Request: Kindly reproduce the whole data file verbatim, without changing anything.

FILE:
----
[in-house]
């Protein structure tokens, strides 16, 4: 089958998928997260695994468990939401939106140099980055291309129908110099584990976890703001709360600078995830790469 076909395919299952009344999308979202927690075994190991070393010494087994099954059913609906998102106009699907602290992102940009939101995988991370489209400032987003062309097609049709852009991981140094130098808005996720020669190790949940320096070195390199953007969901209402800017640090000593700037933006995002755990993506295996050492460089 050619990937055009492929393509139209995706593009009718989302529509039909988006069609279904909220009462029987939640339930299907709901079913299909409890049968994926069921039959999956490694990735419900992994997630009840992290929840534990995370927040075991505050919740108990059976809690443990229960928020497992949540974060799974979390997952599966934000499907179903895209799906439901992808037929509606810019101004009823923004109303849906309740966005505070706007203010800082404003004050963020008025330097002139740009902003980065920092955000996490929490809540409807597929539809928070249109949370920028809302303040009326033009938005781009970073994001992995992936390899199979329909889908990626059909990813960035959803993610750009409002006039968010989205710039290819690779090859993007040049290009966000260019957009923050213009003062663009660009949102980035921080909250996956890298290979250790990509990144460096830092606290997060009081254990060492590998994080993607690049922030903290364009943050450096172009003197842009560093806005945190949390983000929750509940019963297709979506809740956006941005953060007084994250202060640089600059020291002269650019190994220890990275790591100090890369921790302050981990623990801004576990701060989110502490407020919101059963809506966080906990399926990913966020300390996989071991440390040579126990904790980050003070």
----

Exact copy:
[in-house]
């Protein structure tokens, strides 16, 4: 089958998928997260695994468990939401939106140099980055291309129908110099584990976890703001709360600078995830790469 076909395919299952009344999308979202927690075994190991070393010494087994099954059913609906998102106009699907602290992102940009939101995988991370489209400032987003062309097609049709852009991981140094130098808005996720020669190790949940320096070195390199953007969901209402800017640090000593700037933006995002755990993506295996050492460089 050619990937055009492929393509139209995706593009009718989302529509039909988006069609279904909220009462029987939640339930299907709901079913299909409890049968994926069921039959999956490694990735419900992994997630009840992290929840534990995370927040075991505050919740108990059976809690443990229960928020497992949540974060799974979390997952599966934000499907179903895209799906439901992808037929509606810019101004009823923004109303849906309740966005505070706007203010800082404003004050963020008025330097002139740009902003980065920092955000996490929490809540409807597929539809928070249109949370920028809302303040009326033009938005781009970073994001992995992936390899199979329909889908990626059909990813960035959803993610750009409002006039968010989205710039290819690779090859993007040049290009966000260019957009923050213009003062663009660009949102980035921080909250996956890298290979250790990509990144460096830092606290997060009081254990060492590998994080993607690049922030903290364009943050450096172009003197842009560093806005945190949390983000929750509940019963297709979506809740956006941005953060007084994250202060640089600059020291002269650019190994220890990275790591100090890369921790302050981990623990801004576990701060989110502490407020919101059963809506966080906990399926990913966020300390996989071991440390040579126990904790980050003070």